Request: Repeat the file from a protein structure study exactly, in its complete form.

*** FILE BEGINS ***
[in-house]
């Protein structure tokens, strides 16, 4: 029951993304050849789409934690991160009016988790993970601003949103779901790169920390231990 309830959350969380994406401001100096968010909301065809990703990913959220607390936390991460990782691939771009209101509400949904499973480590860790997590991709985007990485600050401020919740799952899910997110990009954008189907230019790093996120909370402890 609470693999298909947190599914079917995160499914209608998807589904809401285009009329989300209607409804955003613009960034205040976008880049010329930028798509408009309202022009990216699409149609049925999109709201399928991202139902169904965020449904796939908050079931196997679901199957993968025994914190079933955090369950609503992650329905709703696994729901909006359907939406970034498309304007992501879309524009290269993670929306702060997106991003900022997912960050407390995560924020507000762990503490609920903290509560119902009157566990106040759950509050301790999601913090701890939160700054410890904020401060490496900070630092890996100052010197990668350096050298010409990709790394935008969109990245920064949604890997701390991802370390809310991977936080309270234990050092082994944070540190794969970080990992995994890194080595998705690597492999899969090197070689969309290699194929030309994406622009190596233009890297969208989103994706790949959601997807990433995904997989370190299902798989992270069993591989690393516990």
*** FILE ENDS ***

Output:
[in-house]
């Protein structure tokens, strides 16, 4: 029951993304050849789409934690991160009016988790993970601003949103779901790169920390231990 309830959350969380994406401001100096968010909301065809990703990913959220607390936390991460990782691939771009209101509400949904499973480590860790997590991709985007990485600050401020919740799952899910997110990009954008189907230019790093996120909370402890 609470693999298909947190599914079917995160499914209608998807589904809401285009009329989300209607409804955003613009960034205040976008880049010329930028798509408009309202022009990216699409149609049925999109709201399928991202139902169904965020449904796939908050079931196997679901199957993968025994914190079933955090369950609503992650329905709703696994729901909006359907939406970034498309304007992501879309524009290269993670929306702060997106991003900022997912960050407390995560924020507000762990503490609920903290509560119902009157566990106040759950509050301790999601913090701890939160700054410890904020401060490496900070630092890996100052010197990668350096050298010409990709790394935008969109990245920064949604890997701390991802370390809310991977936080309270234990050092082994944070540190794969970080990992995994890194080595998705690597492999899969090197070689969309290699194929030309994406622009190596233009890297969208989103994706790949959601997807990433995904997989370190299902798989992270069993591989690393516990």